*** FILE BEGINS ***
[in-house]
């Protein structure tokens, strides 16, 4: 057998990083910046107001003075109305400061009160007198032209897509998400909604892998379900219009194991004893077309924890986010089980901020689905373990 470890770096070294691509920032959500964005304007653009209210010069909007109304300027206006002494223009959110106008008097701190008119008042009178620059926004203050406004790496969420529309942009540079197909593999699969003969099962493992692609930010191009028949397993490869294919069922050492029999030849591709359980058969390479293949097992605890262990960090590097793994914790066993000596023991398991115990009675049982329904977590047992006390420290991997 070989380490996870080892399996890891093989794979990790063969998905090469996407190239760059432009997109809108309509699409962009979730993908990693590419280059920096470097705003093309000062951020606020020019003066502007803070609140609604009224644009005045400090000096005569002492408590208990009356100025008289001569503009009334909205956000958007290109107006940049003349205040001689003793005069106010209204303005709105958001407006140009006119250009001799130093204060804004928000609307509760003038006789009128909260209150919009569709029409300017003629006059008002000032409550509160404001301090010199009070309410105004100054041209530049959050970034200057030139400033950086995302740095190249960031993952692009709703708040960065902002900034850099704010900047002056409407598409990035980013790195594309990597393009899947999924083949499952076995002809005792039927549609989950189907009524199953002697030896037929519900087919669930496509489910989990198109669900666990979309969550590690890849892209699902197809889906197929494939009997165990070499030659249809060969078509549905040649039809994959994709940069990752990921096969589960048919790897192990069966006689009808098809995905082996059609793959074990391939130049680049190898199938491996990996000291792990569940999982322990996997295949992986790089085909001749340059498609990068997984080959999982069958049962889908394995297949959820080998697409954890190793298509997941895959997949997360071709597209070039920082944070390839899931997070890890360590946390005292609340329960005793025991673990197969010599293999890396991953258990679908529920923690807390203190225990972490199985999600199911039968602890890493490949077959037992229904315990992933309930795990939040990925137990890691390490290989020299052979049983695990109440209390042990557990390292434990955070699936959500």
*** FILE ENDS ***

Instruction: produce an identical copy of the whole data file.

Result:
[in-house]
């Protein structure tokens, strides 16, 4: 057998990083910046107001003075109305400061009160007198032209897509998400909604892998379900219009194991004893077309924890986010089980901020689905373990 470890770096070294691509920032959500964005304007653009209210010069909007109304300027206006002494223009959110106008008097701190008119008042009178620059926004203050406004790496969420529309942009540079197909593999699969003969099962493992692609930010191009028949397993490869294919069922050492029999030849591709359980058969390479293949097992605890262990960090590097793994914790066993000596023991398991115990009675049982329904977590047992006390420290991997 070989380490996870080892399996890891093989794979990790063969998905090469996407190239760059432009997109809108309509699409962009979730993908990693590419280059920096470097705003093309000062951020606020020019003066502007803070609140609604009224644009005045400090000096005569002492408590208990009356100025008289001569503009009334909205956000958007290109107006940049003349205040001689003793005069106010209204303005709105958001407006140009006119250009001799130093204060804004928000609307509760003038006789009128909260209150919009569709029409300017003629006059008002000032409550509160404001301090010199009070309410105004100054041209530049959050970034200057030139400033950086995302740095190249960031993952692009709703708040960065902002900034850099704010900047002056409407598409990035980013790195594309990597393009899947999924083949499952076995002809005792039927549609989950189907009524199953002697030896037929519900087919669930496509489910989990198109669900666990979309969550590690890849892209699902197809889906197929494939009997165990070499030659249809060969078509549905040649039809994959994709940069990752990921096969589960048919790897192990069966006689009808098809995905082996059609793959074990391939130049680049190898199938491996990996000291792990569940999982322990996997295949992986790089085909001749340059498609990068997984080959999982069958049962889908394995297949959820080998697409954890190793298509997941895959997949997360071709597209070039920082944070390839899931997070890890360590946390005292609340329960005793025991673990197969010599293999890396991953258990679908529920923690807390203190225990972490199985999600199911039968602890890493490949077959037992229904315990992933309930795990939040990925137990890691390490290989020299052979049983695990109440209390042990557990390292434990955070699936959500």